The 4 Most Important Consumer Research Data Points

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    Consumer research is a key metric that helps brands stay relevant and innovate regularly according to the needs and experiences of their customers. 

    So let’s start by defining what a data point is: a data point is a unit of information or observation. It is usually derived from a measurement or piece of research and can sometimes be represented numerically or graphically if rooted in quantitative research. However, there are qualitative data points too; any single fact or metric that is collected in a market research project is a data point ready to be put to good use. 

    There are many consumer research data points available for stakeholders and insight experts to use to understand their position in their industry, their customers and their best moves towards the future. But which consumer research data points are some of the most important for brands to use on a regular basis?

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    There are many consumer research data points available for insight experts to use - but which are the most important?

    Important Data Points

    Depending on the interpretation of the question, there are a couple of ways this could be taken. Firstly, we could focus on the units of data from traditionally measurable metrics that identify a consumer (e.g. the numerous categories of demographic segmentation data) and focus on those important data points, or we could look at the wide variety of data points that can be derived from the broad field of consumer research and help us understand consumers and our place in their lives more. Let’s take a look at the latter first, and then provide a few examples of the former as we go along to cover all bases.

    1. Data Points Derived from Consumer or Market Segmentation

    As the first way that the above question could be taken, segmentation data is an important data point to discuss. Segmentation data is the glue that holds together insights and propels them to relevancy within a business - they’re a great way for stakeholders to understand exactly who their customers are and what they need from the brand that they’re interacting with. That’s why segmentation data points are the first important data point to explore for both insight experts and brand stakeholders.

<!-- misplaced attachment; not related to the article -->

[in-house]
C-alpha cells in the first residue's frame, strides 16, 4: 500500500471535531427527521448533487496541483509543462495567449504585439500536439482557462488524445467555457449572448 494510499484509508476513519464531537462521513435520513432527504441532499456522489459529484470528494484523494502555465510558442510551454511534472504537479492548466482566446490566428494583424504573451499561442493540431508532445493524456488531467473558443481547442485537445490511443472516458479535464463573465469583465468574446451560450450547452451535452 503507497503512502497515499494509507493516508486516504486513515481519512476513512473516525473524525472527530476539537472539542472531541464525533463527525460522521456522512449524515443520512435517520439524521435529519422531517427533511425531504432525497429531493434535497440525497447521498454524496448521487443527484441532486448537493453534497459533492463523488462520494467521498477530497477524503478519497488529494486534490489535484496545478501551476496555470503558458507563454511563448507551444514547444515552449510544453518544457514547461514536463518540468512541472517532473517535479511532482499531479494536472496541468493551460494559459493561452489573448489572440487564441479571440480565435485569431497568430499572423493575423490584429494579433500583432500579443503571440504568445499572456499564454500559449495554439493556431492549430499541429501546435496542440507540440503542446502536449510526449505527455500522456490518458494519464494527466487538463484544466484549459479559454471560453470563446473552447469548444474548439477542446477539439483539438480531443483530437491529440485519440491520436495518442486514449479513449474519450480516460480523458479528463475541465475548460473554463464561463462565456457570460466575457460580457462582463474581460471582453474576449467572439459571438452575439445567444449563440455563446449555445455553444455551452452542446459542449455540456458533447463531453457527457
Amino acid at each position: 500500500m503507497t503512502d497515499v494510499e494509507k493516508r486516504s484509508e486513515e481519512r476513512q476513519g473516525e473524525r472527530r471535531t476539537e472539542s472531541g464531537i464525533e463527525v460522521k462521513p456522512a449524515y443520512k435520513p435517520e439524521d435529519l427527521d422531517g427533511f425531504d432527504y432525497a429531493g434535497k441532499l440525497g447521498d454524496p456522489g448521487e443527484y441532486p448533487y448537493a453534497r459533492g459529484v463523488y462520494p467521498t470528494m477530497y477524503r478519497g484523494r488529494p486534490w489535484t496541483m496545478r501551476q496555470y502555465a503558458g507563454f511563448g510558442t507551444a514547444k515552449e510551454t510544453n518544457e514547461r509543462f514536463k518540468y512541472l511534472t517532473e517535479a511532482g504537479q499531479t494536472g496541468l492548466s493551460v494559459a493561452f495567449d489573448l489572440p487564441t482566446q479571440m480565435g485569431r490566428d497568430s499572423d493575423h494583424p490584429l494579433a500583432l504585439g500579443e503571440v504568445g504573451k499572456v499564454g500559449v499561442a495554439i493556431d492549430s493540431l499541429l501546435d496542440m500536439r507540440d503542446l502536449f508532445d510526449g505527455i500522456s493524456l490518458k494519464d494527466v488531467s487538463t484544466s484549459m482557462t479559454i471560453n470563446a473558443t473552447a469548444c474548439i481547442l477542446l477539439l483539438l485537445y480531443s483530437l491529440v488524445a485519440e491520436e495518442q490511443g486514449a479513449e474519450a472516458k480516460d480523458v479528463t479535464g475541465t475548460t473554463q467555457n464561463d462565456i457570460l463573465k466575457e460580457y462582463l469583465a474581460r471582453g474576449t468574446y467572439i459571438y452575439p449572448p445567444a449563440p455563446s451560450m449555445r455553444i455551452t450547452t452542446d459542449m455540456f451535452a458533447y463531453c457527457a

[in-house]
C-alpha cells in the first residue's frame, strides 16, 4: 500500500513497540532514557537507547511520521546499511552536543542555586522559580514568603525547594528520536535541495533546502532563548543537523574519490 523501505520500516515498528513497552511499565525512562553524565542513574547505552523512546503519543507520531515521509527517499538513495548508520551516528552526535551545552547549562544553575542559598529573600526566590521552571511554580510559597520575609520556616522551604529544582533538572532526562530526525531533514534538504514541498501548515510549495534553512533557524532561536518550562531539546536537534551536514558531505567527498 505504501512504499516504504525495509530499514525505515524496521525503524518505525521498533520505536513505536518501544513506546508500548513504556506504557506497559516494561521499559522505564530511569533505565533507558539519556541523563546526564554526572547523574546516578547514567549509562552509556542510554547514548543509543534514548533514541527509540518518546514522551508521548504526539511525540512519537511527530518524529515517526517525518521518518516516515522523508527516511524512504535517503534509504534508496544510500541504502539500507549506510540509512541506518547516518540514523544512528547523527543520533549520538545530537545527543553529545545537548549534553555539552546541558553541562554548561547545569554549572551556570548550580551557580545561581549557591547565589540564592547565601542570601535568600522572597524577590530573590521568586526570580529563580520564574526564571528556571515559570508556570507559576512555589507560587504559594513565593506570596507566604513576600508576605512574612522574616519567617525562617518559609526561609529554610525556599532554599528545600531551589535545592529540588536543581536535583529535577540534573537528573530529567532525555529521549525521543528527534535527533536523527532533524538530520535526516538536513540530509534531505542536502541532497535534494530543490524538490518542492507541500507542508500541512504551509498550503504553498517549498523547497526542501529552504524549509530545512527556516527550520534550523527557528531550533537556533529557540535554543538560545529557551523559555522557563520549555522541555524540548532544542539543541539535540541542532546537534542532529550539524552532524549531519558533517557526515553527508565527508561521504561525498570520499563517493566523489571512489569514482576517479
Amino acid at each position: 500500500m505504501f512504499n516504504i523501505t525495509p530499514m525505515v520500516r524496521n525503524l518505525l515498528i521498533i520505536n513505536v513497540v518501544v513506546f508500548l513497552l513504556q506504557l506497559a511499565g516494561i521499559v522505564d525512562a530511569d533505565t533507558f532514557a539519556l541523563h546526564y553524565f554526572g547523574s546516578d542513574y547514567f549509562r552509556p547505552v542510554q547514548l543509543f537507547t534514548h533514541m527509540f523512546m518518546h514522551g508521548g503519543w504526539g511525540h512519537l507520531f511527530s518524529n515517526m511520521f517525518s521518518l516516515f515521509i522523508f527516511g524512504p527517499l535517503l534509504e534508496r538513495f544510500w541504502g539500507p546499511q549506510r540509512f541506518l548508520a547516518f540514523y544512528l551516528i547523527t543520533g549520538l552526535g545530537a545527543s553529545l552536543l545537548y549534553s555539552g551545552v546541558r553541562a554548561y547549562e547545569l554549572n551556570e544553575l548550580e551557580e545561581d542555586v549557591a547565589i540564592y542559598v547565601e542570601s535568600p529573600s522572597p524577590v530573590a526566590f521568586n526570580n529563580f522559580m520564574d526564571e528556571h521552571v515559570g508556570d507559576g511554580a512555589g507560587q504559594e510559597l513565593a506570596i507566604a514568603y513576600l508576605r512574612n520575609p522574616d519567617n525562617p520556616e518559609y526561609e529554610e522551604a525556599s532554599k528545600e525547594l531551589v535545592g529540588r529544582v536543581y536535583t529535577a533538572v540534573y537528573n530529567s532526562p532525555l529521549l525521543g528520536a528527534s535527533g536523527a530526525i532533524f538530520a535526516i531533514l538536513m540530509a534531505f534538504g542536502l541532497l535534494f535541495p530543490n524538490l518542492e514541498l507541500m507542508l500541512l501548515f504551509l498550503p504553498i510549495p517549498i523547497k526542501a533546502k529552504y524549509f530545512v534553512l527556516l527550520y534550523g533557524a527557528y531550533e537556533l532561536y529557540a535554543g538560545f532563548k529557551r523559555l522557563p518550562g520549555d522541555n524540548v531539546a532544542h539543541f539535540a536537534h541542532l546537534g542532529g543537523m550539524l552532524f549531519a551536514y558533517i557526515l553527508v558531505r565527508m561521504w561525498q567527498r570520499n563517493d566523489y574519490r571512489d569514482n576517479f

There are many different types of segmentation data, but four of the more common types are: demographic (age, education, occupation, etc.), behavioural, geographic, and psychographic. Conducting a market analysis through consumer segmentation techniques will uncover numerous data points that explain exactly who a brand’s consumers are, how they should be segmented for unlimited understanding, and how many consumers fit into each ‘persona’ if personas are created from these data points. 

    Personas are one way of sorting segmentation data points into easily digestible insights, but segmentation data can be paired with other data types as well, turning other crucial metrics and data points into impactful and directly actionable insights that can influence pivotal decisions across the stakeholder organisation.

    2. Key Competitive Benchmarking Metrics

    The second data point to mention is those gained through competitive benchmarking metrics. Benchmarking such as this is a time-honoured tradition that fuels innovation and powers industries, with businesses competing now more than ever against each other to gain the fabled customer loyalty, or at least to be a successful, recognised household name within their industry. Competition drives businesses to become the best in their industry, but not necessarily better versions of themselves - using competitive benchmarking data points along with insights directly from consumers, businesses can now feasibly achieve both.